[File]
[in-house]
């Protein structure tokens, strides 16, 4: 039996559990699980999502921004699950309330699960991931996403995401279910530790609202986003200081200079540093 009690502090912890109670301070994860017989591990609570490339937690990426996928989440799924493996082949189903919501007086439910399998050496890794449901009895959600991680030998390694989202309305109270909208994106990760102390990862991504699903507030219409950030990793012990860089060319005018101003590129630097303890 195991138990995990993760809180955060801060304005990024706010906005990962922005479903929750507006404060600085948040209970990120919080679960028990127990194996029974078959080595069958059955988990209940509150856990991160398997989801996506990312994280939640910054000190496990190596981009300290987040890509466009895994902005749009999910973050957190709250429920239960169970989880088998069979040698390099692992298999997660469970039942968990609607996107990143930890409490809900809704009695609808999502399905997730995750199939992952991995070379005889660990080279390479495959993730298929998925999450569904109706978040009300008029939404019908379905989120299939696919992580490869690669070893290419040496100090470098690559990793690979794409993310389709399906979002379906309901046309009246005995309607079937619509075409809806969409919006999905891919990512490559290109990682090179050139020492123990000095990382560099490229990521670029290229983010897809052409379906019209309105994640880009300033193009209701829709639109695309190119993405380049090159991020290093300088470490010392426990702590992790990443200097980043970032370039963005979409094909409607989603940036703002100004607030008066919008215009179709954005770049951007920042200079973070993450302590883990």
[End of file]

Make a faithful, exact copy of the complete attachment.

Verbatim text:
[in-house]
């Protein structure tokens, strides 16, 4: 039996559990699980999502921004699950309330699960991931996403995401279910530790609202986003200081200079540093 009690502090912890109670301070994860017989591990609570490339937690990426996928989440799924493996082949189903919501007086439910399998050496890794449901009895959600991680030998390694989202309305109270909208994106990760102390990862991504699903507030219409950030990793012990860089060319005018101003590129630097303890 195991138990995990993760809180955060801060304005990024706010906005990962922005479903929750507006404060600085948040209970990120919080679960028990127990194996029974078959080595069958059955988990209940509150856990991160398997989801996506990312994280939640910054000190496990190596981009300290987040890509466009895994902005749009999910973050957190709250429920239960169970989880088998069979040698390099692992298999997660469970039942968990609607996107990143930890409490809900809704009695609808999502399905997730995750199939992952991995070379005889660990080279390479495959993730298929998925999450569904109706978040009300008029939404019908379905989120299939696919992580490869690669070893290419040496100090470098690559990793690979794409993310389709399906979002379906309901046309009246005995309607079937619509075409809806969409919006999905891919990512490559290109990682090179050139020492123990000095990382560099490229990521670029290229983010897809052409379906019209309105994640880009300033193009209701829709639109695309190119993405380049090159991020290093300088470490010392426990702590992790990443200097980043970032370039963005979409094909409607989603940036703002100004607030008066919008215009179709954005770049951007920042200079973070993450302590883990």